Riley Dorris, a 12-year-old gymnast from Tennessee, suffered severe headaches and exhaustion on a daily basis. Her mom, Camile, says “she powered through like a true athlete, but some days she couldn’t, and it affected her mood.”
With Riley’s history of chronic strep throat, Camile knew Riley’s tonsils were the reason for her health problems and fatigue. Riley also snored loudly enough to wake her brothers, who slept in a separate room.
Is It Sleep Apnea? Symptoms of Sleep Apnea
What Riley’s mom didn’t know was that her inflamed tonsils weren’t just causing infections. They were also depriving Riley of oxygen due to obstructive sleep apnea, meaning that Riley’s tonsils blocked her airway enough to cause her breathing to repeatedly stop and restart while she slept.
Had there not been a history of tonsil issues, Riley’s symptoms could have been attributed to other diagnoses. Headaches, exhaustion, and mood changes are symptoms of depression. Meghna Dassani, a dentist in Houston who specializes in oral appliances used to treat patients with sleep apnea, says many adolescents with sleep apnea also show symptoms similar to those for ADHD: the inability to focus, forgetfulness, or feeling “wound up.”
Connection Between Sleep Apnea and ADHD
A study led by Mid-Atlantic Mental Illness Research Education and Clinical Center analyzed the association between ADHD and sleep apnea in teens and found that attention deficits were present in up to 95% of patients with obstructive sleep apnea. And according to the National Sleep Foundation, children who snore loudly are twice as likely to have learning problems due to the brain not receiving enough oxygen during sleep.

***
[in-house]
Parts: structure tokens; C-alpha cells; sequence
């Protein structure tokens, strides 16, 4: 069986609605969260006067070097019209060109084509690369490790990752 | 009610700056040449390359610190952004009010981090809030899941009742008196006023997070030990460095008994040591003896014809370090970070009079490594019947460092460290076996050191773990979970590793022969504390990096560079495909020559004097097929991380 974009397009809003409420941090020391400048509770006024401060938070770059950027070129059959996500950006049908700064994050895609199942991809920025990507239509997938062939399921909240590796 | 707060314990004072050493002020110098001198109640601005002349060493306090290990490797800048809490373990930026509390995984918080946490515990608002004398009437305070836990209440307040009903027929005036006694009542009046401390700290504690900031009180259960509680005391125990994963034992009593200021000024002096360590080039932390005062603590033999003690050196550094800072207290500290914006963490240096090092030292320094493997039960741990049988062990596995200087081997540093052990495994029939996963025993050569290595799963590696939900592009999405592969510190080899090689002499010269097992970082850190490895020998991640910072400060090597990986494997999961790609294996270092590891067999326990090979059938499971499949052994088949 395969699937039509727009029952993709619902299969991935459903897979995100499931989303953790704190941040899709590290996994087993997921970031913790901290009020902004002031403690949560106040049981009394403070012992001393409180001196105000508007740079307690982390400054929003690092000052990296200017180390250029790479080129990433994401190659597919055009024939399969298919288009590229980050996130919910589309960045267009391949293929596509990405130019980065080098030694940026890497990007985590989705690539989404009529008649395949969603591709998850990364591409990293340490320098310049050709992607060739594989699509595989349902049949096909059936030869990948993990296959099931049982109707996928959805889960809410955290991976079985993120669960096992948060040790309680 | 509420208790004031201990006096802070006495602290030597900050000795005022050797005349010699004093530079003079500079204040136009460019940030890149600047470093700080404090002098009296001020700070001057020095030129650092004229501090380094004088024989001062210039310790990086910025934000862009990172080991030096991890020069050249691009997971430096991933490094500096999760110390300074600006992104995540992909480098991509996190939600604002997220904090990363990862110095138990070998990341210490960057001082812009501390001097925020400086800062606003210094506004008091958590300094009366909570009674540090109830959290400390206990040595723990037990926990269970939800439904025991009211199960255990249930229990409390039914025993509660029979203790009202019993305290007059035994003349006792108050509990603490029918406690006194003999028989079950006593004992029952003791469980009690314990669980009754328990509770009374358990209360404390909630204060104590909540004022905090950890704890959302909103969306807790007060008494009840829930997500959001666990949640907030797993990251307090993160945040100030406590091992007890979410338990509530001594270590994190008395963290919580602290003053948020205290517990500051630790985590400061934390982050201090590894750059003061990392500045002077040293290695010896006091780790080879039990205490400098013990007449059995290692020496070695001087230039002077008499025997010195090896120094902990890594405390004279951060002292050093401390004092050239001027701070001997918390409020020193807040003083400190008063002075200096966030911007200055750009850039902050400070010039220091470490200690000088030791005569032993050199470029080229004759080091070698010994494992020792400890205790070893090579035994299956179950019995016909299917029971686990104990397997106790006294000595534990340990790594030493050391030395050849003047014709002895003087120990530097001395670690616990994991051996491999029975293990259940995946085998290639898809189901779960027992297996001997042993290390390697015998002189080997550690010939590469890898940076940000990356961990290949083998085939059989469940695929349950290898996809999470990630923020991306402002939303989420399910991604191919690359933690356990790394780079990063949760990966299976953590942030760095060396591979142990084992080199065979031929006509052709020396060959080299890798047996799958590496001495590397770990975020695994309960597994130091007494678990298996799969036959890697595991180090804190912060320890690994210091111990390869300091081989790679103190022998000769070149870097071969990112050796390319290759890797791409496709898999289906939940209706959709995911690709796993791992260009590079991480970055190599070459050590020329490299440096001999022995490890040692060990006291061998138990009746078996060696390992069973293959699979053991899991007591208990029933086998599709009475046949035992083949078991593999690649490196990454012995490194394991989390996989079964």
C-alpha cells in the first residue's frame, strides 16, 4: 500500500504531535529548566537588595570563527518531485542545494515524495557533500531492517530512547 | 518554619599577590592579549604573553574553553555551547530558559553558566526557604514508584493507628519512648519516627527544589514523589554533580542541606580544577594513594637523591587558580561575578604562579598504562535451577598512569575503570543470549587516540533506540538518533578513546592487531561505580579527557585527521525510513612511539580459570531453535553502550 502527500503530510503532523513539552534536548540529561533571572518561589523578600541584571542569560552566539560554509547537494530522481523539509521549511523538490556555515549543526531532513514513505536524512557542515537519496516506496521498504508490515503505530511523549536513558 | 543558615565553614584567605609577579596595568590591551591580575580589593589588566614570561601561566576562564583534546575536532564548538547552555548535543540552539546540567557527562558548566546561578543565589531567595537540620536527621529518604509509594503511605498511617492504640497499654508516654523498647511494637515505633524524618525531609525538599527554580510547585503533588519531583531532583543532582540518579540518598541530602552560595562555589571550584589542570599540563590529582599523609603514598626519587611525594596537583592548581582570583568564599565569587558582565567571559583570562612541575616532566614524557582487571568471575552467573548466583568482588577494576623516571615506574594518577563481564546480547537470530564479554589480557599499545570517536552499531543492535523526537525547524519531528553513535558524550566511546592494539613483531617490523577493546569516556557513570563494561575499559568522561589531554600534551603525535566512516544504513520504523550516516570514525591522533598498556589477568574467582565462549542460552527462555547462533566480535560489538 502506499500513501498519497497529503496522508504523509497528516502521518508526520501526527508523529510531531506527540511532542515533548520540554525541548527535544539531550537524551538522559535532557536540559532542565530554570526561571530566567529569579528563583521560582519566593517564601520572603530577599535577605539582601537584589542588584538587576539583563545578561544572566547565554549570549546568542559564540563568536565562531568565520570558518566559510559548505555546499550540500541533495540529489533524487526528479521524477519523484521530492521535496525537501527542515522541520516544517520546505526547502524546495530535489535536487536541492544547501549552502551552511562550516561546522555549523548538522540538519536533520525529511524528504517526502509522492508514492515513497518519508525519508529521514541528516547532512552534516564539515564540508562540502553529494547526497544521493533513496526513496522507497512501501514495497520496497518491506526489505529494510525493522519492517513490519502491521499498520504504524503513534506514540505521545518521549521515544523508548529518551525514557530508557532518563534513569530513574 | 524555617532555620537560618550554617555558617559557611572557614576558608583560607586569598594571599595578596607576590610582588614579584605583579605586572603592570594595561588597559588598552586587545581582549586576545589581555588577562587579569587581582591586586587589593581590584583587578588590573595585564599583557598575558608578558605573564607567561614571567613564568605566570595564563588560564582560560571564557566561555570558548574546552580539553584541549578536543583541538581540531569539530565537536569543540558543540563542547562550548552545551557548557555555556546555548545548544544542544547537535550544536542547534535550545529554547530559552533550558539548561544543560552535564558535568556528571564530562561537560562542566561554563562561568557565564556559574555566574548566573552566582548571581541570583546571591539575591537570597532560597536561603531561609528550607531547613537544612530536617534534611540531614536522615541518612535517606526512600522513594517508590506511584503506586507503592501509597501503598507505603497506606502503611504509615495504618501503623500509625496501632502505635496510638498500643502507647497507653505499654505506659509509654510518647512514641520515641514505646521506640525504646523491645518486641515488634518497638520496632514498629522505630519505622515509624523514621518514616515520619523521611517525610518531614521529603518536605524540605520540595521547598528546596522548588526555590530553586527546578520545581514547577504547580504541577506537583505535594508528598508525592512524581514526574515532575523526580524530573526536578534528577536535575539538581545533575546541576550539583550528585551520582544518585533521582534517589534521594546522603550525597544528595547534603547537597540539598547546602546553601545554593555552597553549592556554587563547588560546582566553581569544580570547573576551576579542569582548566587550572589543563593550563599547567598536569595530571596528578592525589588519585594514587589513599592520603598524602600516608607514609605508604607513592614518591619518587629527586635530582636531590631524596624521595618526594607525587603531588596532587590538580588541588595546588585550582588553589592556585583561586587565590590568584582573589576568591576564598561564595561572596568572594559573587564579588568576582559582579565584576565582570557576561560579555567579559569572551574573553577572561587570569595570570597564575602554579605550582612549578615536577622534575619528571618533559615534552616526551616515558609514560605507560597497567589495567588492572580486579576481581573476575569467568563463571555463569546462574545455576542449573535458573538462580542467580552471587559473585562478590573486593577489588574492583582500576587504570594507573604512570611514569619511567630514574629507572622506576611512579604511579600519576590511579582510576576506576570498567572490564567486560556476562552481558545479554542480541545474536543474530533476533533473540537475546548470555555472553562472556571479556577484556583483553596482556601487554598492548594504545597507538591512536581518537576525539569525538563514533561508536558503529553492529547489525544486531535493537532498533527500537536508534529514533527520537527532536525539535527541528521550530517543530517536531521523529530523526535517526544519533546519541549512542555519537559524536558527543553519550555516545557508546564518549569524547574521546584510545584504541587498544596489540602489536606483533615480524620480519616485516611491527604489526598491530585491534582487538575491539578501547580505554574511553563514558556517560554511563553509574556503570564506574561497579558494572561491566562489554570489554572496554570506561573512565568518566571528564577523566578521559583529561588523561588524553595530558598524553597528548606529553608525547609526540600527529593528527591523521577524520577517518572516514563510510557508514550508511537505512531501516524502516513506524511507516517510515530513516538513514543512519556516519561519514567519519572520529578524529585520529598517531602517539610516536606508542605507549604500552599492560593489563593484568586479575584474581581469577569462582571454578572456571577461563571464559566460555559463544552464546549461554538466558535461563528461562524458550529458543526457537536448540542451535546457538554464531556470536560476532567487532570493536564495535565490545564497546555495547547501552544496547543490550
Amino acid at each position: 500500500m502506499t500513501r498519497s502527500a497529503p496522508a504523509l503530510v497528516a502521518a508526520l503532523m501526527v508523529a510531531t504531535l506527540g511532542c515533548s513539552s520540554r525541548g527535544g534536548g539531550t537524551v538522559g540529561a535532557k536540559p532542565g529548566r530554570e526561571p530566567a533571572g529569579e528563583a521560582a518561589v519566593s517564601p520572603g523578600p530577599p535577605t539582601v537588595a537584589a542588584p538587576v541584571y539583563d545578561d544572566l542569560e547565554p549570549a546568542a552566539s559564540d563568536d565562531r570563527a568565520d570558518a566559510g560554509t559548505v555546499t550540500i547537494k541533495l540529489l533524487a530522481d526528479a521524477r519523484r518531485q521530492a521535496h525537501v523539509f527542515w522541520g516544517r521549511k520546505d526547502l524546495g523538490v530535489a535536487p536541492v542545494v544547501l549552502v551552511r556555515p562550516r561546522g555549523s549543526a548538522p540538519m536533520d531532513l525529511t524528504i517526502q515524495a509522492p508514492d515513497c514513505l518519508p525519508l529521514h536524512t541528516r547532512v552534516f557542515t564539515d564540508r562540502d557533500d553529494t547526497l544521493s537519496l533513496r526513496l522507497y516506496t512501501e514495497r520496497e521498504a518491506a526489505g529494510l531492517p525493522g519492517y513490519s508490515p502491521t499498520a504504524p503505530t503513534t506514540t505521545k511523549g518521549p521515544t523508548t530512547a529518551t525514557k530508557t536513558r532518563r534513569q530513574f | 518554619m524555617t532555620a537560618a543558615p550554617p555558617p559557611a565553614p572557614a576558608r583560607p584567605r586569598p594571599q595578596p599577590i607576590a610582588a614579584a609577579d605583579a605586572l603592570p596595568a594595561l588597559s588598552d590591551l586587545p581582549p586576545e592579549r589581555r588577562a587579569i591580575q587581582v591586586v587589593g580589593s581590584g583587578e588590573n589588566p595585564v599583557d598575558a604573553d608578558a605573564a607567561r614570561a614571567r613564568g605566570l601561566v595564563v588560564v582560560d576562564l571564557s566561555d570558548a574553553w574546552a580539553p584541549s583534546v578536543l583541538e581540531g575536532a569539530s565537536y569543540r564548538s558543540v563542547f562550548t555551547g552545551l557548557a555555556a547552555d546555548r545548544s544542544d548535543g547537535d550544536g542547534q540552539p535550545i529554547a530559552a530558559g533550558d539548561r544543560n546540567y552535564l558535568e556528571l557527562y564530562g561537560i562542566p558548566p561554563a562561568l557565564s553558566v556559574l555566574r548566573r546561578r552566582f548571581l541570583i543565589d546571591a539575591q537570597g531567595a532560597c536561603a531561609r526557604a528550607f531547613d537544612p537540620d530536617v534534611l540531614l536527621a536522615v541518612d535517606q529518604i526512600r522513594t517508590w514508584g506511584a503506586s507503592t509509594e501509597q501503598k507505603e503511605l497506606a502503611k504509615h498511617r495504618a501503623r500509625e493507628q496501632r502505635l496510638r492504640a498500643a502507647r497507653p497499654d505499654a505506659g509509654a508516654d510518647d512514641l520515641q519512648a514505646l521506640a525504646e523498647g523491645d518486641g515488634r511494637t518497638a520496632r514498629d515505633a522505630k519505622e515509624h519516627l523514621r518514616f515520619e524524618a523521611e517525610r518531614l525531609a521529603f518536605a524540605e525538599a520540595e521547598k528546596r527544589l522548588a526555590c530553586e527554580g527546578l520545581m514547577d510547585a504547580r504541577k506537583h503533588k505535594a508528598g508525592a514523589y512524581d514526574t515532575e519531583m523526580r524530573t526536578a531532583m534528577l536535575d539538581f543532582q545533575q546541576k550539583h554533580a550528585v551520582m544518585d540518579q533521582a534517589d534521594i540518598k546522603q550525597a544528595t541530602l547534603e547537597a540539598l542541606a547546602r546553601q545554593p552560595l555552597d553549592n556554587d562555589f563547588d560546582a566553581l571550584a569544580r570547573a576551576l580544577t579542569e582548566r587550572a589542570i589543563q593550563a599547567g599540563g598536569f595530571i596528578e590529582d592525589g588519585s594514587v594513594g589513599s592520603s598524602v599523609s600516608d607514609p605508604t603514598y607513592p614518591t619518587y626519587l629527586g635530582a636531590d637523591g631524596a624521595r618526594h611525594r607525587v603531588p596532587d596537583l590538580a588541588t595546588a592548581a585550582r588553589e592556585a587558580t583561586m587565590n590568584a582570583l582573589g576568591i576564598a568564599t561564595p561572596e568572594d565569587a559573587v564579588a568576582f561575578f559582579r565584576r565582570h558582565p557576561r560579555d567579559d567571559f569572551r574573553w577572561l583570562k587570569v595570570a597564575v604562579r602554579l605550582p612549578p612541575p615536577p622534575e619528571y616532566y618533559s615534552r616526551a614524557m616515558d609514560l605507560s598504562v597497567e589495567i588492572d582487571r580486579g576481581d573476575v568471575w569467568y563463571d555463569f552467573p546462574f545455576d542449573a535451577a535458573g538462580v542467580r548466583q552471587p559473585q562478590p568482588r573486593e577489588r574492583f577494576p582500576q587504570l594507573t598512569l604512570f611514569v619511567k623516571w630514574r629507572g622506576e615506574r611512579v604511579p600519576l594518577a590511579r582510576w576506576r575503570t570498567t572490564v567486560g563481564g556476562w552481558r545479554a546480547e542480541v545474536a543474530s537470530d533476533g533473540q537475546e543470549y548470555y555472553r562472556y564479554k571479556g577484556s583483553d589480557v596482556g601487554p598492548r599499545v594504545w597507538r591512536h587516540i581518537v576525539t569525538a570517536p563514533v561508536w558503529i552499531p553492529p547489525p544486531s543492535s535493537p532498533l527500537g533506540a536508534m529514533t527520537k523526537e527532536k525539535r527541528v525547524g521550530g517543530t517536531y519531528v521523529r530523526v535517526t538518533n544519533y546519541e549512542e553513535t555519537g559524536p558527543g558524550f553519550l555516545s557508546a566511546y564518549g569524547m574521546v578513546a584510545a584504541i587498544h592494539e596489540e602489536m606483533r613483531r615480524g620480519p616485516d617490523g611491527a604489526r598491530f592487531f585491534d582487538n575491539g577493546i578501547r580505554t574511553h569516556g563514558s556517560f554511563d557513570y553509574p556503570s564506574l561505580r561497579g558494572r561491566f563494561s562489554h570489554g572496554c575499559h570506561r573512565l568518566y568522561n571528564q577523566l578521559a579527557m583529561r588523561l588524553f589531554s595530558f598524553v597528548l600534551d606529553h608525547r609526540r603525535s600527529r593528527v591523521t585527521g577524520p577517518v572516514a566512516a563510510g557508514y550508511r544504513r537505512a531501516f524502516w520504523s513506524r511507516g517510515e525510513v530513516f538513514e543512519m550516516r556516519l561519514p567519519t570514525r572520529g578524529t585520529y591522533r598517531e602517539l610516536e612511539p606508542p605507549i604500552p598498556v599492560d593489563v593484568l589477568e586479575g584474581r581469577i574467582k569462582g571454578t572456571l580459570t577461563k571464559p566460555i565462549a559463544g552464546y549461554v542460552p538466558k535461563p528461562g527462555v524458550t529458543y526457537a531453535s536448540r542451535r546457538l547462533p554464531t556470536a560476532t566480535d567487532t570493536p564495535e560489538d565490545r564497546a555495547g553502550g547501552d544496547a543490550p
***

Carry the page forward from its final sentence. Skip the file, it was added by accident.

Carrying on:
Dassani urges parents of adolescents facing a diagnosis of ADHD, depression, or anxiety to get their sleep evaluated, especially if they snore.
Riley’s pediatrician referred her to an ear, nose, and throat specialist who was surprised that Riley was getting enough oxygen to perform in sports. Her tonsils were so enlarged that they were embedded in her throat, and her swollen nasal passages obstructed her airflow.
Riley had surgery just two weeks shy of her 13th birthday. She now feels much better, and when the pandemic wanes, she’ll be able to spend the night at a friend’s house without worrying about snoring.
Parents can find more information and a complete sleep apnea symptom checklist on the National Sleep Foundation Website, sleepfoundation.org.